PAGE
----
When Northern Home & Cottage last checked in with David and Ann Levy back in 2005, the couple and their three daughters were just settling into their freshly renovated Mackinac Island cottage, Craig Mawr. The cottage, which graces the island’s East Bluff, is a treasure of Victorian cottage architecture, with its two turrets, long, languid front porch, banks of mullioned windows and splendid carriage house and stable.
Craig Mawr’s renovation has been widely recognized as historically meticulous. It’s earned an Honor Award from the Michigan chapter of the American Institute of Architects and the deep respect of Phil Porter, director of the Mackinac State Historic Parks. “They did a first-rate job. We hold it up as an example,” he says.
Along with the cottage, the couple restored the splendid grounds, working with JJR, the landscape division of the Smith Group, based in Ann Arbor. Inspiration for the plan came from photos of the estate that date to the early 1900s, provided by the Mackinac Island State Park and also from Craig Mawr’s previous owners. The photographs revealed there had once been a wading pool on the grounds, as well as a lawn tennis court. Both lent inspiration to incorporate a natural-looking swimming pool and spa, and a putting green for David, an avid golfer.
Originally there had been a fountain fashioned in the likeness of the Roman god of wine, Bacchus; it had been mounted on a stone wall and would have to be rebuilt. “As with the cottage, we tried to be true to the spirit and personality of the garden,” Ann says. “We think of it as an approachable oasis where beauty and everyday life can coexist.”
In 2006, JJR won an award for the landscape plan that follows a series of four original tiers moving up a slope from the back of the cottage. Carter Excavating & Landscape did the actual work of rebuilding the garden’s original four tiers that rise gracefully from the back of the cottage, as well as the plantings. The stonework was done by Elden Winberg, of Winberg Masonry in St. Ignace. (His son, Aaron Winberg, now runs the business.) “They are terrific at what they do and at using the old methods for stone work,” David says.
The stone walls surrounding the garden are made with limestone dug from under the cottage when the foundation was replaced. As motor vehicles are prohibited on Mackinac Island, materials had to be delivered by boat, horse and dray, and bicycle. Digging and moving of earth and stone was by shovel.
After Dick Carter of Carter Excavating & Landscape retired, the Levys eventually hired Jack Barnwell of Barnwell Landscape and Garden Services. In Jack, the couple found someone who shares their devotion and sensibilities to the grounds.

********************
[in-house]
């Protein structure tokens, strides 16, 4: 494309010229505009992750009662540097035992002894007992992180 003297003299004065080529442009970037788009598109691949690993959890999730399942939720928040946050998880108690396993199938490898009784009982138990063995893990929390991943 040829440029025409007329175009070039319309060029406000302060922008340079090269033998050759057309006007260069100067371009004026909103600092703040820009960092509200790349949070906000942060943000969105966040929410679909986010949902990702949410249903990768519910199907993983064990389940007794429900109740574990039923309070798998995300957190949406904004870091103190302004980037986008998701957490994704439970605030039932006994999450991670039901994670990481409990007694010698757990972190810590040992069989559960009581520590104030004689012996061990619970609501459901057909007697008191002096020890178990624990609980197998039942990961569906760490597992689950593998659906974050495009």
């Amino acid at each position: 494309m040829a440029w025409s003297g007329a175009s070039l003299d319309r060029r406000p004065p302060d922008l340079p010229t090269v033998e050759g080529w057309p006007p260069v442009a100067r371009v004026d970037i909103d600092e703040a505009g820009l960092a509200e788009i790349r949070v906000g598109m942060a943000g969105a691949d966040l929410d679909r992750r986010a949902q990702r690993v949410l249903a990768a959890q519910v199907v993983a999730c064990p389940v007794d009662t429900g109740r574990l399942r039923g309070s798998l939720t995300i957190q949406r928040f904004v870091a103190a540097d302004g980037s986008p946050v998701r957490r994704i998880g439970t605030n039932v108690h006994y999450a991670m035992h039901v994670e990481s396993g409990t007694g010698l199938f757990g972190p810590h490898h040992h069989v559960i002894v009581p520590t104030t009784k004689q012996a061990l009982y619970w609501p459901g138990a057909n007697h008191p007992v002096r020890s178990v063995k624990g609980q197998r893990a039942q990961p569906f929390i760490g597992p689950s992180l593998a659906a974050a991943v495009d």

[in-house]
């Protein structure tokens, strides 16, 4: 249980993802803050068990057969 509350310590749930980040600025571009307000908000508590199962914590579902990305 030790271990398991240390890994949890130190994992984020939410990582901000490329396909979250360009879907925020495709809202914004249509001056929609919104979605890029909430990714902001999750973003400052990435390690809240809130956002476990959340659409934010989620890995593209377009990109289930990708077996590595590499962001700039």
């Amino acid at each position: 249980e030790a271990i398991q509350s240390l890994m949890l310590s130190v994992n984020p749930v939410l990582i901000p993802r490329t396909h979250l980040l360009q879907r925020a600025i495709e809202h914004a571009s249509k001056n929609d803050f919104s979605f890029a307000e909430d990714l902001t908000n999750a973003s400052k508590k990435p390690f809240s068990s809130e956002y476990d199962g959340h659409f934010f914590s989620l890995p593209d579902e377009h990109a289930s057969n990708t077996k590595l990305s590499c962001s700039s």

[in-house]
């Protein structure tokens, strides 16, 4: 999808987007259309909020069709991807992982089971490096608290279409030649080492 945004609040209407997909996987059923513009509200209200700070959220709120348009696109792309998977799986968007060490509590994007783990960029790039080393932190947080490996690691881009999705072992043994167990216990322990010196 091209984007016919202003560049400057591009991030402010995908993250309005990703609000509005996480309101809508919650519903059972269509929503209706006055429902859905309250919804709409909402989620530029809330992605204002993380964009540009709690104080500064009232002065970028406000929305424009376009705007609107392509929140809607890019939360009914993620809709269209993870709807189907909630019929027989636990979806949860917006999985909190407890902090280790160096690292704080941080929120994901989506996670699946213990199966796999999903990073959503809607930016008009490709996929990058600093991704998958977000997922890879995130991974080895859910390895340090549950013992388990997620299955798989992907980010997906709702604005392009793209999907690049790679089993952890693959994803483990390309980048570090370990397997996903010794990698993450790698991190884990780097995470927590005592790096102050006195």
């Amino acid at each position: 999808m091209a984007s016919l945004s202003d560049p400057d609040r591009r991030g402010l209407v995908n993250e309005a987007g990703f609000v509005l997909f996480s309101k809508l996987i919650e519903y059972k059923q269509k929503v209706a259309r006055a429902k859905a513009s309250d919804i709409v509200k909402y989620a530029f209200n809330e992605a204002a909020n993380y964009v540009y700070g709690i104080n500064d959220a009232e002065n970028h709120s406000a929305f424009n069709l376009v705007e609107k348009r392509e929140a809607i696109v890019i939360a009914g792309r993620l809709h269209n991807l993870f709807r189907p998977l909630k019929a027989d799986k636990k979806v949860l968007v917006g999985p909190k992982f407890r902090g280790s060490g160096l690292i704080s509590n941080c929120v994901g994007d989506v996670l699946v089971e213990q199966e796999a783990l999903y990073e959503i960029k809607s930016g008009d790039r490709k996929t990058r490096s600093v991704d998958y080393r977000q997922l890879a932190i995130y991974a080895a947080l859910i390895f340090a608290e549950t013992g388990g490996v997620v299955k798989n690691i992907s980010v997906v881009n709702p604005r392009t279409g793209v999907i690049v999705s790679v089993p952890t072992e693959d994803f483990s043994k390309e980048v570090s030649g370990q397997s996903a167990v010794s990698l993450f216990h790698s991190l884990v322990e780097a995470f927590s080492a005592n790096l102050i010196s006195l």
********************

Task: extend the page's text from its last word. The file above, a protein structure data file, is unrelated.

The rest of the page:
Jack completely redid the first tier of the gardens. He began with an overgrown herb garden that he swapped out for a set of raised herb and cutting-flower planters. Made by his brother Emory Barnwell, they are as handsome as they are functional. “Ann can step out of the kitchen and cut a bouquet or herbs to use in dinner,” Jack says.
In a corner of the first tier, Jack also created a seating area under an ornamental cherry tree. The area feels “like a quiet secret place right in the middle of all of the activity,” Ann says. “Jack has also told me he sees the garden as becoming less and less formal as it moves away from the house,” Ann continues. “The boxwood he planted to formalize this first tier is one of the many ways he has brought that idea into better focus.”
Under Jack’s tenure, the lush, sensual plantings are all authentic to the Victorian era. “We used classic, old plants like wedding veil spirea, daylilies and hosta—nothing fancy or hybridized,” he says. Mingled with the newer plantings are a number of lilac bushes (now the size of trees), two apple trees and a rosebush that, at over 130 years old, are original to the grounds. “The rosebush is our pride and joy,” Ann says. “If you look into it from behind, the branches are so thick and heavy with thorns they look like they could have come out of a fairy tale.”
The Levys’ strong commitment to maintaining the history and character of Craig Mawr has culminated in embracing the lifestyle that comes with living in the historic cottage on Mackinac Island. Says Ann: “We make grape jelly and use the apples in a variety of ways in the fall. We eat the herbs, berries and vegetables we grow during the summer. We don’t mow the grass up by the barn—we save it for the horses to graze on. The dogs also like to snack on the apples once they start falling from the trees. But none will fall near the horse paddock. The horses will pull them from the trees long before they turn red!”
The horses are two Friesians Ann and David house in the Craig Mawr stable from May to October. They pull the couple’s four antique carriages—with Ann at the reins. Ann also serves as secretary of the nonprofit Mackinac Horsemen’s Association.
Jack shares a similar devotion to the gardens at Craig Mawr. “Hopefully, if I pass the shovel on to my sons they’ll work in these gardens as well,” he says. “They’ll be able to say their father planted these trees and pruned them in such a way that in 20 years they would fan out over the sitting area.”
Elizabeth Edwards is managing editor of Northern Home & Cottage. email@example.com // Photos by David Speckman
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